Indiana Landmarks today announced its 10 Most Endangered, an annual list of Hoosier landmarks in jeopardy.
"Our mission is to save meaningful places, and this is a list of ten important places in greatest danger of being lost," says Marsh Davis, president of Indiana Landmarks, a nonprofit preservation organization. "All of these places are full of memories and meaning and revitalization potential."
The sites that achieve 10 Most Endangered status are significant and irreplaceable—and often challenging to save. "These landmarks preserve connections to our shared heritage and restoring them can spur broader revitalization," Davis adds. Indiana Landmarks uses the Most Endangered list to bring attention to the imperiled sites and find solutions that will ensure their preservation.
Since the first 10 Most Endangered list in 1991, Indiana Landmarks counts only 12 losses among 92 historic places in severe jeopardy that have appeared on the list. The 2013 10 Most Endangered list includes seven new entries and three landmarks making repeat appearances (see addendum for more details).
New on the list:
• Anderson Athletic Park Pool, Anderson
• Bowen House in Delphi, overlooking Deer Creek
• Brookview-Irvington Park Historic District and State Boulevard, Fort Wayne
• Eagle Cotton Mill, Madison
• Flanner House Homes Historic District and Phillips Temple, Indianapolis
• Kingsbury Ordnance Plant Employment Office, Kingsbury
• Walkerton Church, Walkerton
Repeating from 2012 list:
• Harmony Way Bridge, between New Harmony and White County, Illinois
• Old Clarksville Site, Clarksville
• The Pantheon Theatre, Vincennes
The prospects of seven places on the 2012 Most Endangered list improved enough that Indiana Landmarks removed the critical label:
• House of Tomorrow, Beverly Shores (listed in 2012) has a shot at restoration with an agreement in the works between Indiana Landmarks and the Indiana Dunes National Lakeshore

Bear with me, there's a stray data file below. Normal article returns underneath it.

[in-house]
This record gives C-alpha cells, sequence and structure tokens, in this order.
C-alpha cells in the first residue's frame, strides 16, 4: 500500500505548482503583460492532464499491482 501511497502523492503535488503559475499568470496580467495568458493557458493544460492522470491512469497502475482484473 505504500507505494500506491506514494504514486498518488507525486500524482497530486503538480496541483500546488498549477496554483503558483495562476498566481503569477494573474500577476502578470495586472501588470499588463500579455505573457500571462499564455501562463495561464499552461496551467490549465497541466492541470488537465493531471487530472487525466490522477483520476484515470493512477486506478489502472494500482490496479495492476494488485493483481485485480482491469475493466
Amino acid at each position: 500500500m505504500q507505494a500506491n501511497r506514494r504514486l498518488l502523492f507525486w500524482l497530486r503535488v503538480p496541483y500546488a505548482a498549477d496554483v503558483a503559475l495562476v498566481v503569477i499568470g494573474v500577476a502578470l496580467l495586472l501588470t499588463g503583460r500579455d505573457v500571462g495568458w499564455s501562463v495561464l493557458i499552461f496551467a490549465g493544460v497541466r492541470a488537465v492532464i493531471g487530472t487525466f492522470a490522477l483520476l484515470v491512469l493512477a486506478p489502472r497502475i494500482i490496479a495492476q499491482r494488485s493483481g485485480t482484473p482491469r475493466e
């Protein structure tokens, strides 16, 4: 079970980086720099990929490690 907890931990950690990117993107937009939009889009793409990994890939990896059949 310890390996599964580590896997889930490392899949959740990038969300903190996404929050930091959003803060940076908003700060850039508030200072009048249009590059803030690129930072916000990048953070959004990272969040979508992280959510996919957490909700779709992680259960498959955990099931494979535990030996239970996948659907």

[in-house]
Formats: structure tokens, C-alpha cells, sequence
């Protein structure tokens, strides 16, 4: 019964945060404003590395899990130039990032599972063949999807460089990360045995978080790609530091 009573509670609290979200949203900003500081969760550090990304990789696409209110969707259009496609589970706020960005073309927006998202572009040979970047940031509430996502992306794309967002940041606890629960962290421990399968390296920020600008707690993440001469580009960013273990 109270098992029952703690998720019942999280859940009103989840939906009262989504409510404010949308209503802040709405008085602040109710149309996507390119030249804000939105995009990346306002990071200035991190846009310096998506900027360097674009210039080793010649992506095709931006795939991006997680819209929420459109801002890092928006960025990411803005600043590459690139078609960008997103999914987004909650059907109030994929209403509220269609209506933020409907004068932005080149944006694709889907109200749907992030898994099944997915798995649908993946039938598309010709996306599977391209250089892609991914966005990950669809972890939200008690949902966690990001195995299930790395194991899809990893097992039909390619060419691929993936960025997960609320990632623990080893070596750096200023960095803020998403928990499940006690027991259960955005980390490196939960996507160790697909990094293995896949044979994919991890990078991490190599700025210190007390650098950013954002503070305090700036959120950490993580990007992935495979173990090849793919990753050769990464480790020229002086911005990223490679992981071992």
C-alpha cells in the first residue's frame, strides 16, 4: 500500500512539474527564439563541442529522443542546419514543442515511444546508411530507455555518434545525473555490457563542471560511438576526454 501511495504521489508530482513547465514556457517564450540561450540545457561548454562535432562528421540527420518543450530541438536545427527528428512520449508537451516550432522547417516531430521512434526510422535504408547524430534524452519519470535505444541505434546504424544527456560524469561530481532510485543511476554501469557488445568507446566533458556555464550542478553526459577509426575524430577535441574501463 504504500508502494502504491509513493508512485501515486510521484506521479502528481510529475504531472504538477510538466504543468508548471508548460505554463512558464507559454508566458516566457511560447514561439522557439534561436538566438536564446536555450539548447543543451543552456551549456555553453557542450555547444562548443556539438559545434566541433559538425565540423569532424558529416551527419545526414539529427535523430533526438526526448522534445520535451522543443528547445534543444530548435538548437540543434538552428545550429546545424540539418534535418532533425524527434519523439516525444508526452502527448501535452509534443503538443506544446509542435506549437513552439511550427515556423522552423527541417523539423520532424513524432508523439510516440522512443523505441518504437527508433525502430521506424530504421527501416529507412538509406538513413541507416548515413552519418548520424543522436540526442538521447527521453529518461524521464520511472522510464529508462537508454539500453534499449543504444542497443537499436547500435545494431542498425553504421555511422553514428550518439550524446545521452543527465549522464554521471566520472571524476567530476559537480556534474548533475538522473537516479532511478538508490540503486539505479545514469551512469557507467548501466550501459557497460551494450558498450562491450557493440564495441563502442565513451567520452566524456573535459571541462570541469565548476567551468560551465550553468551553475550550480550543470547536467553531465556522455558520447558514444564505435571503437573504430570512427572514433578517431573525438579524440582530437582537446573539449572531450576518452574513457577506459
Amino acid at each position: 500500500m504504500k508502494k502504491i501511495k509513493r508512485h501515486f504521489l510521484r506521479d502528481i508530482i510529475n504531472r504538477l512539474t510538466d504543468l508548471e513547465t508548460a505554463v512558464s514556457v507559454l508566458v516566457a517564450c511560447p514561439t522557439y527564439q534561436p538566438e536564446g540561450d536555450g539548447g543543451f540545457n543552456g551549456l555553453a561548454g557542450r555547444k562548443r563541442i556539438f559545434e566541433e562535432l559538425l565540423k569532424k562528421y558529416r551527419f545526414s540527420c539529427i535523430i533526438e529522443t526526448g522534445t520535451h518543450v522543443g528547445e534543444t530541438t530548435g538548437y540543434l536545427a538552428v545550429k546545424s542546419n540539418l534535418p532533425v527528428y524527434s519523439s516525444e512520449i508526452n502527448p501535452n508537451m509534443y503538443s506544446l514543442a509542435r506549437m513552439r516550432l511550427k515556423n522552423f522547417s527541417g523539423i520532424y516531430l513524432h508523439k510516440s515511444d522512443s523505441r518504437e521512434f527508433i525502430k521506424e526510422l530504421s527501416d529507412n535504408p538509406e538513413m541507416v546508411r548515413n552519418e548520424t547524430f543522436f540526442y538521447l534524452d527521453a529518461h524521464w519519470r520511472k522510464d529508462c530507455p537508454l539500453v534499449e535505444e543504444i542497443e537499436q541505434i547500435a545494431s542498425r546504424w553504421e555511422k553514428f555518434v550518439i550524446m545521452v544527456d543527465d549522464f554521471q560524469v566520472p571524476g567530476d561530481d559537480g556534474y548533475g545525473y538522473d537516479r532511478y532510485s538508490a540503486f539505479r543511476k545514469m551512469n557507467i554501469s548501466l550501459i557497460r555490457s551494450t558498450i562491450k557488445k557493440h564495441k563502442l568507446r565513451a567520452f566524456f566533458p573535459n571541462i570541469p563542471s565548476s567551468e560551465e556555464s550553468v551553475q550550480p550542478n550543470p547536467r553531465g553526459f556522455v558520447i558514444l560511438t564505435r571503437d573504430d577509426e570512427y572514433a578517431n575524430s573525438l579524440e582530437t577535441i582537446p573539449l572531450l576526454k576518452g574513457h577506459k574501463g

• Jeffersonville Masonic Hall (listed in 2012) remains in limbo pending resolution of legal and insurance issues, but the city supports saving the landmark.
• Sylvan Springs, Rome City (listed in 2011) found a buyer for a portion of the site who will restore the historic dairy barn as a winery and reception venue. The remainder of the historic buildings still needs a preservation-friendly buyer.
• Taggart Memorial, Riverside Park, Indianapolis (listed in 2011) has new roof, thanks to a task force that raised the money and is working in partnership with IndyParks to pursue more improvements
• Tyson Auditorium, Versailles (listed in 2011) was purchased by locals who banded together and formed a nonprofit to operate the facility
• Wilkinson House, Muncie (listed in 2012) found a buyer who is restoring it
• American House, Centerville (listed in 2012) was purchased by preservation-friendly buyers
Harmony Way Bridge between New Harmony and White County, Illinois (repeat entry) The Harmony Way Bridge leads from the historic town of New Harmony across the Wabash River to Illinois. It's a 1930 iron toll bridge with a friendly human gatekeeper—or rather it was, until it was shut down. Declared unsafe, the National Register-listed bridge closed last May. Since then, business and tourism in New Harmony have declined. The White County Bridge Commission doesn't have the money for repair, and neither Illinois nor Indiana will accept responsibility for the span. Closed after it first appeared on the 10 Most Endangered list last year, Harmony Way Bridge is even more threatened in 2013.
The Pantheon, Vincennes (repeat entry)
Built in 1921, the Pantheon hosted national stars, Broadway shows, and local productions in a space full of ornamental plaster and painted details. The Renaissance Revival-style theater on Main Street closed in 1961, and today interior views might be classified as "ruin porn." The property went to tax sale last fall.
Indiana Landmarks revitalizes communities, reconnects us to our heritage, and saves meaningful places. With nine offices located throughout the state, Indiana Landmarks helps people rescue endangered landmarks and restore historic neighborhoods and downtown's. People who join Indiana Landmarks receive its bimonthly magazine, Indiana Preservationist.
For more information on the not-for-profit organization, call 317-639-4534, 800-450-4534, or click here.
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